1984 Condors
Nationals Semifinalist

(team photo from Santa Barbara Classic)

 Back Row:
Brian O'Donnell / JK / Jim Bozeman / Ken Calloway / Tim O'Donnell

Middle Row:
Barney Drake / Tom Lewis / Bart Merrill / Kasey Clark

Front Row:
Doug Saulter / Bob Austin / Marty Crowe / Johnny Olcott / Sean Greening / Ted Roach

Not pictured: TK (injured) / 'RickyDude' Martz / Kent Mayell

Other 1984 Condors Pictures

Other 1984 Condors Articles

"Arguably, this has to be the greatest defensive team ever. Start with JK, Marty Dude, Turbo and myself to shut down any set of throwers. Next throw in TurnFat, SauerPuss, Sean Daddy and R.D. to take out the middles. Then have Kent, Ted, and Schmechel sky on the deeps. Finally, refuse to play anything but straight up man-to-man and you are talking, shut down, turnover imminent, totally dominating D."

You may be wondering why we didn't win Nationals this year if we had such a good Defensive team. The simple answer is the Circus sideline trap. The Circus was our chief competition on the West Coast and while we had better athletes, they were smarter. This was evident in their offense, which was disciplined and based on timing, while ours was freewheeling, based on speed. It was even more evident in their defense which was the sideline trap. The objective of this D was to try to reduce the size of the field available to the opposing offense to operate in by having the marker always force the thrower towards the sideline. The effect of this was to allow the remaining players on D to utilize positioning, instead of athleticism, to a much greater extent and still be effective. Unfortunately for us that year, our offensive team did not play very well against this defense, turning the disc over too many times, allowing the Circus to score while our strong defensive team was off the field. That year we lost 1 game at Regionals, in the winners bracket finals to The Circus, and we lost 1 game at Nationals, in the semi-finals to The Circus. We played the winner of Nationals that year, the St. Louis Tunas, in pool play at Nationals and beat them by 10 points.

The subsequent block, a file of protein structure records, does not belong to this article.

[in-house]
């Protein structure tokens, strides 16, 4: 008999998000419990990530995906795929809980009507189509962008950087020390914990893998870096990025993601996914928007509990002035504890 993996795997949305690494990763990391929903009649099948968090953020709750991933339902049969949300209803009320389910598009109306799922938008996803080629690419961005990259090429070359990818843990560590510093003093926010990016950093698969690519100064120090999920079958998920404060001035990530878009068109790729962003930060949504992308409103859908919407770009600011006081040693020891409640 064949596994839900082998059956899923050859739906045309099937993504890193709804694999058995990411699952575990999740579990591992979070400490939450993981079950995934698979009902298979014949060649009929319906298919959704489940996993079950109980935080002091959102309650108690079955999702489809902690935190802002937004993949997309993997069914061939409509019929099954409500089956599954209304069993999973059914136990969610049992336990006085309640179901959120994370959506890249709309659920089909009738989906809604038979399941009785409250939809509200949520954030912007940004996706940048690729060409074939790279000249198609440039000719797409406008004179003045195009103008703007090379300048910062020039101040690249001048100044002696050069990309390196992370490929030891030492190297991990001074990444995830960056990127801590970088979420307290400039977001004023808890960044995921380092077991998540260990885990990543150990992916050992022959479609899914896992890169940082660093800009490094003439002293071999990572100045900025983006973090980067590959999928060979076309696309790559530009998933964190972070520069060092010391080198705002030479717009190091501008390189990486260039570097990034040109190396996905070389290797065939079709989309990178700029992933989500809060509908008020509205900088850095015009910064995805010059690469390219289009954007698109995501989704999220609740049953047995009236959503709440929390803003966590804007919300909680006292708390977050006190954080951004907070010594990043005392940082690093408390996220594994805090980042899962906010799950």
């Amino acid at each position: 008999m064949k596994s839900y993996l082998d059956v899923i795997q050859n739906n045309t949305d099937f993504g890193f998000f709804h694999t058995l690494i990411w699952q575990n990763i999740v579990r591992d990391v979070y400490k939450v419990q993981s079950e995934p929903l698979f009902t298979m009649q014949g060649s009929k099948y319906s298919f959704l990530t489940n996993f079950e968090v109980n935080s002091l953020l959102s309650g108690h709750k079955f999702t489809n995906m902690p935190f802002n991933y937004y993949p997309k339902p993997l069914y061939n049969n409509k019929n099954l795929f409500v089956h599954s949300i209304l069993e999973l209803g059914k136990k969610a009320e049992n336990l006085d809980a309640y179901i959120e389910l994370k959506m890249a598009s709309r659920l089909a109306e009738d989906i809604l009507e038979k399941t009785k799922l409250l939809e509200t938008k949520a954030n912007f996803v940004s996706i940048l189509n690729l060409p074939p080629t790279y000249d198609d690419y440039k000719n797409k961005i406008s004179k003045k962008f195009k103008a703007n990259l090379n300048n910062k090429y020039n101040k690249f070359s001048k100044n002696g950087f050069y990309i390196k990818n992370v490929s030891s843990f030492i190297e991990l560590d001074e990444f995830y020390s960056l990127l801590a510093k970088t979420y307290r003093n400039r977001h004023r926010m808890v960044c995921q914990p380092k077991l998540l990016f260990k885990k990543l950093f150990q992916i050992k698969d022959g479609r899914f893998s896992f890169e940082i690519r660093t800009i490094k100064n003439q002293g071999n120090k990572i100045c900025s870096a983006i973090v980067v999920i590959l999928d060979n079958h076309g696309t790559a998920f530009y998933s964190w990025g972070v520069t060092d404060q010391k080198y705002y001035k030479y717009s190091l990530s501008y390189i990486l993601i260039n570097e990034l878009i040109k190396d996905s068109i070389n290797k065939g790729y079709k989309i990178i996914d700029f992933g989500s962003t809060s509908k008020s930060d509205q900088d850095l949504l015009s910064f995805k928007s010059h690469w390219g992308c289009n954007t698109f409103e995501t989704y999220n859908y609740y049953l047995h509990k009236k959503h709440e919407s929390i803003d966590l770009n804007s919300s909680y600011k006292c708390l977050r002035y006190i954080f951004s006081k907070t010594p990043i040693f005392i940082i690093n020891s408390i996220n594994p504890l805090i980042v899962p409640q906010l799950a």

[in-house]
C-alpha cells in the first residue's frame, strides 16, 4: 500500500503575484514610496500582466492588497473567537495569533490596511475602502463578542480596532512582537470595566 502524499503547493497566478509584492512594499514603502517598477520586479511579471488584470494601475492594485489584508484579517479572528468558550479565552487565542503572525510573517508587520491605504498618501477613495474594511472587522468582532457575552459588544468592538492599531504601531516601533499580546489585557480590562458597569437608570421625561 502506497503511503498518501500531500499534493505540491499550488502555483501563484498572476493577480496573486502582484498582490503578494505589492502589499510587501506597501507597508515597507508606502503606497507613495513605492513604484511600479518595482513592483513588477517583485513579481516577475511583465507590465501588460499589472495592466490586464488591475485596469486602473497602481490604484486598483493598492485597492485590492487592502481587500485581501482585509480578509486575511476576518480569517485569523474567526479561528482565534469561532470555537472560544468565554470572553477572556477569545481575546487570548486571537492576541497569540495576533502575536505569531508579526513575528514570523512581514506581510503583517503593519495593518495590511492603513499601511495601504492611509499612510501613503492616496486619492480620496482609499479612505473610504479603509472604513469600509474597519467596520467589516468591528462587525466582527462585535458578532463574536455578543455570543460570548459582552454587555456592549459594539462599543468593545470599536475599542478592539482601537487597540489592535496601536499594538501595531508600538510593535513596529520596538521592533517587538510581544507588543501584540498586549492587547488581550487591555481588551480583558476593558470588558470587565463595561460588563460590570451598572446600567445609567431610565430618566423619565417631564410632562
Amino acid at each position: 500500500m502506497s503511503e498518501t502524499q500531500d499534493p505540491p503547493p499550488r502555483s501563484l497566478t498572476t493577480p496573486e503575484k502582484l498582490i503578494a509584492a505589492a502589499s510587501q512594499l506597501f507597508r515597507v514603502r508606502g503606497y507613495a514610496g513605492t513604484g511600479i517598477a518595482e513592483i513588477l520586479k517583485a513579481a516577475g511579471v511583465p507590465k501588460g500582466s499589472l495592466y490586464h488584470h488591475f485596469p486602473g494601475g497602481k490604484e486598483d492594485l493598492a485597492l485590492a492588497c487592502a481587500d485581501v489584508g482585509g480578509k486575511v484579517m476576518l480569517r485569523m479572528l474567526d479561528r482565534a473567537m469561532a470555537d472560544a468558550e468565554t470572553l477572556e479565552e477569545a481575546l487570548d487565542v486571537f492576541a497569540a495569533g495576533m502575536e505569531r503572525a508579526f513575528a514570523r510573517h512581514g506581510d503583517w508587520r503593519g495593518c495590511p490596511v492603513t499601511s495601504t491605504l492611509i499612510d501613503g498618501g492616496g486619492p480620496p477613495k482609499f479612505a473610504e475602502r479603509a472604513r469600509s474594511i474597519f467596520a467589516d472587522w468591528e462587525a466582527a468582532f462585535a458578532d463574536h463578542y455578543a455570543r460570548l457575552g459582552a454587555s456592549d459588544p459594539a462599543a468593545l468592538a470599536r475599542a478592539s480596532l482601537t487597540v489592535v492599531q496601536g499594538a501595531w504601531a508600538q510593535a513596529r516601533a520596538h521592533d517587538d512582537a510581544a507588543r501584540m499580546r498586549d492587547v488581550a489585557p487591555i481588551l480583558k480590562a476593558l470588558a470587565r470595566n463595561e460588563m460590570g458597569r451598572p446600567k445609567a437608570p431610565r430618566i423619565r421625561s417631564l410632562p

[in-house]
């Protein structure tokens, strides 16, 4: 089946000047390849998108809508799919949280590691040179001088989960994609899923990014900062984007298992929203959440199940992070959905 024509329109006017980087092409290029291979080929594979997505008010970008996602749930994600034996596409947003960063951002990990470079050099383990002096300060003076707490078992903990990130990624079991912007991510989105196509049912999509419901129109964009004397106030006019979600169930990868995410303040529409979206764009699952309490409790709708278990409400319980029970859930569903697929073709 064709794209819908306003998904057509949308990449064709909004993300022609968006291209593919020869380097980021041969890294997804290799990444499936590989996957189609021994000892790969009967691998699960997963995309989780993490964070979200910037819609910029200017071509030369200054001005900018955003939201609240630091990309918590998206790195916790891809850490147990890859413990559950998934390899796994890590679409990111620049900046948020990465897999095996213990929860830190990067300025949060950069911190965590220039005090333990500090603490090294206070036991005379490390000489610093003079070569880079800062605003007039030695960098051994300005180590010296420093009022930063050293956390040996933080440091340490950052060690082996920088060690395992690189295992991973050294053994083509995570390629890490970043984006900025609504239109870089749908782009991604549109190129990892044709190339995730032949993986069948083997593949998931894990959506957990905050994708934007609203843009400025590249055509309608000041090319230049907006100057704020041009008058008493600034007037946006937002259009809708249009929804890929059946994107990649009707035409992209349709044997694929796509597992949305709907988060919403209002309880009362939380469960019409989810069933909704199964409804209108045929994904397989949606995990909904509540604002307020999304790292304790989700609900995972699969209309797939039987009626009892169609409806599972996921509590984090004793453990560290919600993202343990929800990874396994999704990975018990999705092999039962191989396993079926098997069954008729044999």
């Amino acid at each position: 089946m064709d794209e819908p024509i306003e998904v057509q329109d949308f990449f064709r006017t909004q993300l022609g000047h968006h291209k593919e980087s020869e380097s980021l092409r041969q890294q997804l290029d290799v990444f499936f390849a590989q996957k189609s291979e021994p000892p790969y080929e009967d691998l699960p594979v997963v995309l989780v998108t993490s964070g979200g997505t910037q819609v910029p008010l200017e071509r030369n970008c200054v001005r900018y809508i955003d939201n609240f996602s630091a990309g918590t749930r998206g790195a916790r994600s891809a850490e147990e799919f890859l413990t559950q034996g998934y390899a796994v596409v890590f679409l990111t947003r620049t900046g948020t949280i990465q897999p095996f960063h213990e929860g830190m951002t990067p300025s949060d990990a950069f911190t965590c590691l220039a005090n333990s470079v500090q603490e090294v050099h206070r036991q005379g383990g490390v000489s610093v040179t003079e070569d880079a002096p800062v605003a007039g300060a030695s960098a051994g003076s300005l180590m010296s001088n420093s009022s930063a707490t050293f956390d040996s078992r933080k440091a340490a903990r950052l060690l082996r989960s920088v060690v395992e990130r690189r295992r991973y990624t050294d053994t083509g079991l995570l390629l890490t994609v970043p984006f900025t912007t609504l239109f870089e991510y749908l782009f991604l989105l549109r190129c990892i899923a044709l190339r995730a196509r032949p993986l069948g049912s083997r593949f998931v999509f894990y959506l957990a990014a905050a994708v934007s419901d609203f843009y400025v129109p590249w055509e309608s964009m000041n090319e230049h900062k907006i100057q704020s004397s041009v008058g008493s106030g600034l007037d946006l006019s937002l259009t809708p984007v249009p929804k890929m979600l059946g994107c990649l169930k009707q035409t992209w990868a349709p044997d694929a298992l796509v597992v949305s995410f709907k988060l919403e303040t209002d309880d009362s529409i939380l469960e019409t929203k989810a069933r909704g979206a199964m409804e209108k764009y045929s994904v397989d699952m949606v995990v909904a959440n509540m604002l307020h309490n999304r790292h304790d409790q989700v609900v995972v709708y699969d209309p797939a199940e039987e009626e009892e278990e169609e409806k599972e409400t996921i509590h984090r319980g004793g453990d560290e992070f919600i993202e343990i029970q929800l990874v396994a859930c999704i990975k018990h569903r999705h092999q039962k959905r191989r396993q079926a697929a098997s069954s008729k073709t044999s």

Time has shown that The Circus were the innovators. All teams today run some sort of structured offense and always force one side when playing man-to-man defense. The game has always been biased towards the offense and consequently you have seen constant innovations on defense to try and neutralize this. You saw the latest example of this at Nationals in 1998 as the multiple defensive formations utilized by Boston's Death or Glory (DoG) enabled an older, slower team to neutralize the power and speed of the Condors. However, it is this same innovation that made our defensive effort in 1984 stand out. We achieved our success utilizing a now archaic, straight up marking, man-to-man defense, that today is viewed as too difficult to successfully employ.

Keay Nakae

Cal States Trophy
(picture taken June 1999)


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